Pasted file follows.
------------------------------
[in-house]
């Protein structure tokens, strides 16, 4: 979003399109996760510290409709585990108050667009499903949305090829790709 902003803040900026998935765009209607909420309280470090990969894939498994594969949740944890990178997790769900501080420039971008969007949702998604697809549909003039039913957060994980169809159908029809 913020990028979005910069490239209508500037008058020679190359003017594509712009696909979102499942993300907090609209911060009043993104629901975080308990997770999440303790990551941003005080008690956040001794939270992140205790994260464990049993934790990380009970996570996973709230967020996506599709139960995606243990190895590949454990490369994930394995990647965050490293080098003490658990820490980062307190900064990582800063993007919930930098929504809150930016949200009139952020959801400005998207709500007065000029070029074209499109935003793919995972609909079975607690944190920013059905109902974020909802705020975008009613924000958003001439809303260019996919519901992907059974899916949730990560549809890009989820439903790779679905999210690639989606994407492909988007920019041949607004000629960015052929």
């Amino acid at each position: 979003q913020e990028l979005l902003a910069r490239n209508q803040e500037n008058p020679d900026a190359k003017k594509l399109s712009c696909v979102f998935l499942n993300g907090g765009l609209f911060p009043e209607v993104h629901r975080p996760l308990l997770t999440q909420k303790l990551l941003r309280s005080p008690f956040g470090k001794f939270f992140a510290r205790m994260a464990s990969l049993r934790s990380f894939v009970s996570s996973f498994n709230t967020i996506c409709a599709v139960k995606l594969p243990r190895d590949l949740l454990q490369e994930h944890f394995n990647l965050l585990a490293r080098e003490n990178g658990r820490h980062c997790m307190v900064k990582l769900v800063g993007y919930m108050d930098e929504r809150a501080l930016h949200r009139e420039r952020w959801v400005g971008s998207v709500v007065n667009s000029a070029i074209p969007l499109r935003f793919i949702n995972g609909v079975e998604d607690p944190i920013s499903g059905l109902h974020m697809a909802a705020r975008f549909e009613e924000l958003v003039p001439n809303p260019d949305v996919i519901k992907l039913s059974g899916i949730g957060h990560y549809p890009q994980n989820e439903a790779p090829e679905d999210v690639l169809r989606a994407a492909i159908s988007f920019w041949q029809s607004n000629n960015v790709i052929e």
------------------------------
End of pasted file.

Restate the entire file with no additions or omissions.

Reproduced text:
[in-house]
């Protein structure tokens, strides 16, 4: 979003399109996760510290409709585990108050667009499903949305090829790709 902003803040900026998935765009209607909420309280470090990969894939498994594969949740944890990178997790769900501080420039971008969007949702998604697809549909003039039913957060994980169809159908029809 913020990028979005910069490239209508500037008058020679190359003017594509712009696909979102499942993300907090609209911060009043993104629901975080308990997770999440303790990551941003005080008690956040001794939270992140205790994260464990049993934790990380009970996570996973709230967020996506599709139960995606243990190895590949454990490369994930394995990647965050490293080098003490658990820490980062307190900064990582800063993007919930930098929504809150930016949200009139952020959801400005998207709500007065000029070029074209499109935003793919995972609909079975607690944190920013059905109902974020909802705020975008009613924000958003001439809303260019996919519901992907059974899916949730990560549809890009989820439903790779679905999210690639989606994407492909988007920019041949607004000629960015052929």
């Amino acid at each position: 979003q913020e990028l979005l902003a910069r490239n209508q803040e500037n008058p020679d900026a190359k003017k594509l399109s712009c696909v979102f998935l499942n993300g907090g765009l609209f911060p009043e209607v993104h629901r975080p996760l308990l997770t999440q909420k303790l990551l941003r309280s005080p008690f956040g470090k001794f939270f992140a510290r205790m994260a464990s990969l049993r934790s990380f894939v009970s996570s996973f498994n709230t967020i996506c409709a599709v139960k995606l594969p243990r190895d590949l949740l454990q490369e994930h944890f394995n990647l965050l585990a490293r080098e003490n990178g658990r820490h980062c997790m307190v900064k990582l769900v800063g993007y919930m108050d930098e929504r809150a501080l930016h949200r009139e420039r952020w959801v400005g971008s998207v709500v007065n667009s000029a070029i074209p969007l499109r935003f793919i949702n995972g609909v079975e998604d607690p944190i920013s499903g059905l109902h974020m697809a909802a705020r975008f549909e009613e924000l958003v003039p001439n809303p260019d949305v996919i519901k992907l039913s059974g899916i949730g957060h990560y549809p890009q994980n989820e439903a790779p090829e679905d999210v690639l169809r989606a994407a492909i159908s988007f920019w041949q029809s607004n000629n960015v790709i052929e």